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The Social Origins of Language

By Daniel Dor

Presents a new theoretical framework for the origins of human language and sets key issues in language evolution in their wider context within biological and cultural evolution


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Preposition Placement in English: A Usage-Based Approach

By Thomas Hoffmann

This is the first study that empirically investigates preposition placement across all clause types. The study compares first-language (British English) and second-language (Kenyan English) data and will therefore appeal to readers interested in world Englishes. Over 100 authentic corpus examples are discussed in the text, which will appeal to those who want to see 'real data'


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Free access to several Brill linguistics journals, such as Journal of Jewish Languages, Language Dynamics and Change, and Brill’s Annual of Afroasiatic Languages and Linguistics.


Academic Paper


Title: On the status of low back vowels in Kentucky English: More evidence
Author: Terry Lynn Irons
Email: click here to access email
Institution: Morehead State University
Linguistic Field: Phonology; Sociolinguistics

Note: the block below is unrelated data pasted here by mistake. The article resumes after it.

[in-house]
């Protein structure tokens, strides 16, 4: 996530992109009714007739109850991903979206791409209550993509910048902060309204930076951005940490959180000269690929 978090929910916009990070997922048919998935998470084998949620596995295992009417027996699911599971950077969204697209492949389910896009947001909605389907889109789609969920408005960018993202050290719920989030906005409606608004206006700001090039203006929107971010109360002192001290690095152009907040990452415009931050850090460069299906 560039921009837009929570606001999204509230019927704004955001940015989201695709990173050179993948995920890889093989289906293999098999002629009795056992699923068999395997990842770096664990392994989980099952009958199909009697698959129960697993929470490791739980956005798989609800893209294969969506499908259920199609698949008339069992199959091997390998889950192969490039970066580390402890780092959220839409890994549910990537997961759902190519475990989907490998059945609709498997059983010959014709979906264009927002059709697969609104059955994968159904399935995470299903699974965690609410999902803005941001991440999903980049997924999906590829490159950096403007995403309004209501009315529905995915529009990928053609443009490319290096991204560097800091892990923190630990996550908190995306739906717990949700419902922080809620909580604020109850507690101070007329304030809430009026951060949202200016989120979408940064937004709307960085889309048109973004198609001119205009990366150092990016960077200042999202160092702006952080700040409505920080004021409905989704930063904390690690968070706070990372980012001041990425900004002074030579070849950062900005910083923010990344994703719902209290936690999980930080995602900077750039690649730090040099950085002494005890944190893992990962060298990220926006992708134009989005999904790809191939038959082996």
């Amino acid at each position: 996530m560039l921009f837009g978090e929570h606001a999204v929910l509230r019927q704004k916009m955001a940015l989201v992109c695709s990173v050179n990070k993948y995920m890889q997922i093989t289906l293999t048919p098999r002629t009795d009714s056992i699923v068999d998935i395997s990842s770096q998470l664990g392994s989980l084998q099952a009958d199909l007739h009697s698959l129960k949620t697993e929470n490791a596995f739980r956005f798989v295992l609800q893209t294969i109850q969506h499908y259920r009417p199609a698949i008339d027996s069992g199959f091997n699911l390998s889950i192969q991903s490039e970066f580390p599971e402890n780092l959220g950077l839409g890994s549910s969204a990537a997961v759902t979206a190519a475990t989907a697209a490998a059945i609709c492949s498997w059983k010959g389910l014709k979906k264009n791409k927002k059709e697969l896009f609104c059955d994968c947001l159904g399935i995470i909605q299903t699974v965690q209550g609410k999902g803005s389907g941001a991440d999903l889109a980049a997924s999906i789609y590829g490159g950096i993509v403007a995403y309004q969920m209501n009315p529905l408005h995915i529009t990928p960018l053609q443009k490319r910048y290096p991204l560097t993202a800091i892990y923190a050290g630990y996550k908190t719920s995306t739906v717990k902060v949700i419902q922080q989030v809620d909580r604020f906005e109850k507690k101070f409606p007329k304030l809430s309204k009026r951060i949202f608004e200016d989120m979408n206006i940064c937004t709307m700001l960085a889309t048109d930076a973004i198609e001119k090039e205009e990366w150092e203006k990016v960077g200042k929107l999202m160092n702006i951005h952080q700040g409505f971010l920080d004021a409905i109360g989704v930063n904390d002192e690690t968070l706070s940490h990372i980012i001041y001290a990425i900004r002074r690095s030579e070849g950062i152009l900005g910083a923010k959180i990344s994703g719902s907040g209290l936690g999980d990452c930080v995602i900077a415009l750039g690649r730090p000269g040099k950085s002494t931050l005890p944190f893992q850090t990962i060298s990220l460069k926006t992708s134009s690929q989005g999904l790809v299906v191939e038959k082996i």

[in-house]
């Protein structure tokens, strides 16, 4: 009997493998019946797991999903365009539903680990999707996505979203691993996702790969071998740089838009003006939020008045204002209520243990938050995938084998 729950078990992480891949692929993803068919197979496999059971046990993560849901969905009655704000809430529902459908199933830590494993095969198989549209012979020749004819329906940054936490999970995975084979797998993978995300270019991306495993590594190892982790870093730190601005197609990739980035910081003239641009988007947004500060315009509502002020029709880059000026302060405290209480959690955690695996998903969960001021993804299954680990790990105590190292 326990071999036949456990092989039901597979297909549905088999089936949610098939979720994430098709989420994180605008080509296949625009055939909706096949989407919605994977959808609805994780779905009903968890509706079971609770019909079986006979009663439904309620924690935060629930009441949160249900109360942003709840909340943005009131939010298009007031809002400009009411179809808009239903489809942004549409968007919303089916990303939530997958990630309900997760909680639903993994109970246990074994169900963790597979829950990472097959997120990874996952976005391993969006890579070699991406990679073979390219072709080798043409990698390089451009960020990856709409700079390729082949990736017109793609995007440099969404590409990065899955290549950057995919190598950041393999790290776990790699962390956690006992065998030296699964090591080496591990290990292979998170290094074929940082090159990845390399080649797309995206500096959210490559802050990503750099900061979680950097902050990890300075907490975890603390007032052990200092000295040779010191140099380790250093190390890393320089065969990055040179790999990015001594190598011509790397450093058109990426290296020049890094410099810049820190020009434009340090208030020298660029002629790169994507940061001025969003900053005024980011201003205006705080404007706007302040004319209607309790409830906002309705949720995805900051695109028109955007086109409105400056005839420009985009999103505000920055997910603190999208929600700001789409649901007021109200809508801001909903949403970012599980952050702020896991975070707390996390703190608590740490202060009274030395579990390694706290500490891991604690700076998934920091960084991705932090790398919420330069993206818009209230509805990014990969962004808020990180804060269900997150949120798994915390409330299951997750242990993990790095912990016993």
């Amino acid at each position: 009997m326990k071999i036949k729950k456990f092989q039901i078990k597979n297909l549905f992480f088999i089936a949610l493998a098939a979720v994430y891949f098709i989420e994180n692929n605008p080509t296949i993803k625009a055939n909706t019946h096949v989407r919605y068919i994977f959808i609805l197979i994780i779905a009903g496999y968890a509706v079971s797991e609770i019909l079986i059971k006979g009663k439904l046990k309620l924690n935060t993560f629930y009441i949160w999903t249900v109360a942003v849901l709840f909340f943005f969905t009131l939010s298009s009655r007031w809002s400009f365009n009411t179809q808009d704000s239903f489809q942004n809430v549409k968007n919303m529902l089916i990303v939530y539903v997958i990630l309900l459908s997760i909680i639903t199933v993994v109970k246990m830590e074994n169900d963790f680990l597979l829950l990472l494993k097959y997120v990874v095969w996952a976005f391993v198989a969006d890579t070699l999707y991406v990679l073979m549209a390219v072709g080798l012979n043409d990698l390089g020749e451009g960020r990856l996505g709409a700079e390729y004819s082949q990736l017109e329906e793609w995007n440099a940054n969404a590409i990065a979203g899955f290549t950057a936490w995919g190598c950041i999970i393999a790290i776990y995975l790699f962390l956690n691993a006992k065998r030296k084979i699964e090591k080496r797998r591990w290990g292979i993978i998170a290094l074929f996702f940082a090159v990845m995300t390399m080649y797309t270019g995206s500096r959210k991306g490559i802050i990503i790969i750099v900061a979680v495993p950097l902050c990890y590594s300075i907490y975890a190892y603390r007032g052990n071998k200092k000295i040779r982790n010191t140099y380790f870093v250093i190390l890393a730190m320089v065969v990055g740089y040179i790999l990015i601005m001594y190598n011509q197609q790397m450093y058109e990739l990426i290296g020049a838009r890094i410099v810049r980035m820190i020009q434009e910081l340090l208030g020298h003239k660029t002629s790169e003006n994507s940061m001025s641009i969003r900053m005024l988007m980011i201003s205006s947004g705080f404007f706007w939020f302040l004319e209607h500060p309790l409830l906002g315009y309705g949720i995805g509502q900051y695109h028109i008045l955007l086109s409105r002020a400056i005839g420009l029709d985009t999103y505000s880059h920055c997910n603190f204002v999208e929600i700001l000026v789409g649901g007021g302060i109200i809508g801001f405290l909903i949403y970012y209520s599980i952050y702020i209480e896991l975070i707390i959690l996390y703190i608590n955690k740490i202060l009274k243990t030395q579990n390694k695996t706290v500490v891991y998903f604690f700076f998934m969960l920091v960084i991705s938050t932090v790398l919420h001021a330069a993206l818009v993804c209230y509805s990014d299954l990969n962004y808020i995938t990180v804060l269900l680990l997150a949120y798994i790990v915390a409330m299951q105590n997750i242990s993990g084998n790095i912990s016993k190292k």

Subject Language: English
Abstract: In an effort to provide greater understanding of the mechanisms of the diffusion of the low back vowel merger in American English, this study presents a detailed acoustic analysis of low back vowel systems in the speech of 114 native nonurban Kentucky speakers of English. The study reveals unexpected instances of merger in areas of the state that cannot
be explained by current theories of merger. In this respect, it argues that these instances of low back vowel merger, while they may be an expansion of an existing merger, result from a distinct mechanism of merger, that is, merger by glide loss. It is predicted that as elements of traditional Southern phonology recede, similar merger will be widespread across the South.

CUP at LINGUIST

This article appears in Language Variation and Change Vol. 19, Issue 2, which you can read on Cambridge's site or on LINGUIST .



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